Pension funds believe in responsible investing, according to the report

Poor market performance last year affected a wide range of investment strategies and ESG was no exception. However, this underperformance is viewed by pension funds as a temporary setback and not a permanent trend.

According to a study published by CREATE-Research and Amundi, a leading European asset manager, responsible investment remains essential to creating long-term value in an environment where the fight against global warming and social inequality is essential.

The study was carried out after surveying 158 pension funds worldwide, which represent €1.91 trillion in assets under management. She is interested in how ESG investing might evolve beyond 2022, which has proven to be an exceptional year.

The fund’s interest in ESG remains strong despite the market downturn in 2022

The year 2022 was marked by rising global inflation and the Russian invasion of Ukraine, which shook the financial markets. Responsible investing suffered as markets fell in response to these events, reminding investors that the segment is not immune to market shocks. Thus, 63% of survey respondents made sector bets that turned out to be inappropriate, especially as energy sector stocks took precedence over decarbonisation targets. In addition, 53% of respondents fear political backlash against ESG in the United States, the world’s largest market for mutual funds.

However, the conclusions of the investigation are clear. The funds surveyed certainly recognize that responsible investing could be affected by the global environment from time to time in the future. But most survey respondents (79%) think so ESG criteria will not harm long-term performance.

Appetite therefore remains strong and responsible investing will continue to feature increasingly in pension fund strategies. During next three years 53% of respondents ensure a increase of responsible investment in their active portfolios and 49% in their passive portfolios.

Vincent Mortier, Chief Investment Officer, Amundi : ” All observers understood that 2022 was a difficult year. But despite the fact that responsible investment strategies have been particularly affected, it is heartening to see such optimism on the part of institutional investors. The survey shows that pension funds remain decidedly positive about responsible investing and maintain a strong interest in these products. The impact of this typology of investors on track shifting and impact should not be underestimated. »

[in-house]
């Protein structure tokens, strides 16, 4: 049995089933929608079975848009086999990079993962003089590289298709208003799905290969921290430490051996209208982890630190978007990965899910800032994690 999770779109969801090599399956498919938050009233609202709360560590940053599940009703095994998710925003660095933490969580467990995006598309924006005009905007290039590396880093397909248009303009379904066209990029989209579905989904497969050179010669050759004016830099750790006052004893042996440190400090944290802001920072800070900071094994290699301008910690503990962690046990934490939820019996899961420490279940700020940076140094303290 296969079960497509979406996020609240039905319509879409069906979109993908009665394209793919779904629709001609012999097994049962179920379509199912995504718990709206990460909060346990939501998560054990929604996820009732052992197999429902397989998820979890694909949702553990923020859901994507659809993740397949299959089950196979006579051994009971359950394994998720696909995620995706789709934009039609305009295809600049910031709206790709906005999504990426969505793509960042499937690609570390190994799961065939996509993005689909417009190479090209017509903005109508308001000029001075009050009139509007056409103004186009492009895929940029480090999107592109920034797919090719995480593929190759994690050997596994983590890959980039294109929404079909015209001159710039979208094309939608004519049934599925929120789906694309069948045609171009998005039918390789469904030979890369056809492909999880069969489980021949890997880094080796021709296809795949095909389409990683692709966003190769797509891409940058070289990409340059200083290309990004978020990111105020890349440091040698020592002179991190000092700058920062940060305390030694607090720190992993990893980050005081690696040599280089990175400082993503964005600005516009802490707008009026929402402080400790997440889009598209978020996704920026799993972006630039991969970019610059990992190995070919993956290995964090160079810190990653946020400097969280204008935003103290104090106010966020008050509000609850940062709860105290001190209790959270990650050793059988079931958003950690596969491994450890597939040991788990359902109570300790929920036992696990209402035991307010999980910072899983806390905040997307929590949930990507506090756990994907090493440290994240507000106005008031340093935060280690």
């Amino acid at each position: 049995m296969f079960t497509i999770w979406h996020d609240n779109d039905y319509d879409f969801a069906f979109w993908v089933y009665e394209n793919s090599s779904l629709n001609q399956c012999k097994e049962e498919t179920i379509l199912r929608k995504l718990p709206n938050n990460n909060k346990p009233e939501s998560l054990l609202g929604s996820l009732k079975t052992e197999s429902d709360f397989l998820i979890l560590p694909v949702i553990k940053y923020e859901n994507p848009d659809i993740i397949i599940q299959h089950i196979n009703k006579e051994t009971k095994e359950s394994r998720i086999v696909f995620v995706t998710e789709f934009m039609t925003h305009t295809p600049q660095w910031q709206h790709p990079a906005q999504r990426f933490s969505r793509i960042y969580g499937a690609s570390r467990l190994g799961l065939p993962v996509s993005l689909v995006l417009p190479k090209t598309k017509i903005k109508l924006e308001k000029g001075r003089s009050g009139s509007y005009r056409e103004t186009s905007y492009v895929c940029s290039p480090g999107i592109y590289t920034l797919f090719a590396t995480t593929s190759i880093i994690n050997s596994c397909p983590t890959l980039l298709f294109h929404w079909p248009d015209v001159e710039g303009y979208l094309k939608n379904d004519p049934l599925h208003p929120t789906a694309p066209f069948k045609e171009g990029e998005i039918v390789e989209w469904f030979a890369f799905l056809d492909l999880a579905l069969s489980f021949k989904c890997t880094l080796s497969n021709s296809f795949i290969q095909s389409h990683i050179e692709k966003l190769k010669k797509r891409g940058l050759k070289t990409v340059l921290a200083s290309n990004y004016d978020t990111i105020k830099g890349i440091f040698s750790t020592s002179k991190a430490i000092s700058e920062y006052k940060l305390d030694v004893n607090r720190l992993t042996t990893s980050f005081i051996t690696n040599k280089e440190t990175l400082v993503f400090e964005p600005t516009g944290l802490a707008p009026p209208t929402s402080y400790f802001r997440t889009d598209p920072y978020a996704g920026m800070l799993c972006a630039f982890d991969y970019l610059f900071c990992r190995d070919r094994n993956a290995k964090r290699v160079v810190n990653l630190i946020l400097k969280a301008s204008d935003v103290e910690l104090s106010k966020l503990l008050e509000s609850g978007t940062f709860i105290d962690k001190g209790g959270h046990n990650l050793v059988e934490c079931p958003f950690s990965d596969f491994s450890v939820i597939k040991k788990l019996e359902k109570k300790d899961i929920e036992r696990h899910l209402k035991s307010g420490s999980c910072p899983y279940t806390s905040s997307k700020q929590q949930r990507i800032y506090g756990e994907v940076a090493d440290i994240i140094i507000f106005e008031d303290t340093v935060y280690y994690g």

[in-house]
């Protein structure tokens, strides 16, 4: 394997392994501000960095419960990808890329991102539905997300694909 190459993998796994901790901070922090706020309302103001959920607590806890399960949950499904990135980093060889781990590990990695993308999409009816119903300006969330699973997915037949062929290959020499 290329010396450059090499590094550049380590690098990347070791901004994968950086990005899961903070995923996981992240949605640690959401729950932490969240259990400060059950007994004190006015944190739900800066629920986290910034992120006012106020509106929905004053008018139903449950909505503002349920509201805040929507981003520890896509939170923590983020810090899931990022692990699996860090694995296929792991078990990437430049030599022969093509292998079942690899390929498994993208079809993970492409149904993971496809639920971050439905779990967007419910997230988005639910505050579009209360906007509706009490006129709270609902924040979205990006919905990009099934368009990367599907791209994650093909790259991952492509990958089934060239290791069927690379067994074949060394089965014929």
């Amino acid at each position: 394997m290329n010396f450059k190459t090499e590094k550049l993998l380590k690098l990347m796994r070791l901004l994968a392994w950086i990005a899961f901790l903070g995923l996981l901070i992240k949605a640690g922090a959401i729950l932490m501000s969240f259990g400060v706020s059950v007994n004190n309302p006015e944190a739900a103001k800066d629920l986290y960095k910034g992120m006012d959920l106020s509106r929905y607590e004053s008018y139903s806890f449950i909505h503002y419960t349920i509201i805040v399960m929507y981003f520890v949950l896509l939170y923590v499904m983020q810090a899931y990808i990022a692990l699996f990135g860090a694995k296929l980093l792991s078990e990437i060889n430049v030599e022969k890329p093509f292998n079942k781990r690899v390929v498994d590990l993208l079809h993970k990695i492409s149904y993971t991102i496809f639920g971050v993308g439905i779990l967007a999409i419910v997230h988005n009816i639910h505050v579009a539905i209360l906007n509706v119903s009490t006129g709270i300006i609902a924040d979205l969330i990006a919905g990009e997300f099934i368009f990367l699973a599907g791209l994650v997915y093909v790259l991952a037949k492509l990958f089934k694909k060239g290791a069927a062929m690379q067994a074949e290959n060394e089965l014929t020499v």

ESG should not be considered philanthropic financing
The development of responsible investing is characterized by a dual goal: to have a positive financial performance and at the same time bring change for society as a whole. One respondent explained: “ We want to see concrete evidence that our investments are working financially and socially. »

To ensure that their portfolios respond to this duality, the respondents presented two sets of objectives:

Above all, they adhere to the basic principles of investing:

  • Minimize risks associated with ESG criteria (57%)
  • Improve revenue by capitalizing on opportunities (53%)
  • Pursue social, environmental and financial performance (51%)
  • Reduce portfolio volatility (34%)

Only 14% are willing to pursue ESG goals at the expense of portfolio returns

It then seeks to fulfill secondary objectives such as:

  • Finding the best compromise between pillars E, S and G (49%)
  • Reduction of operational and reputational risks (34%)

Amin Rajan, Director of CREATE-Research who led the study: ” Responsible investing has evolved. Today, we are witnessing the emergence of a more robust version that focuses on results and responsibilities in very specific ways, as well as financial return. This shift is a watershed moment for responsible investing and means it takes a place at the heart of pension fund portfolios. »

The evolution of the capital markets ecosystem and climate policies have become real drivers of responsible investment

Several forces support responsible pension fund investment policies, including developments in capital markets and climate policy.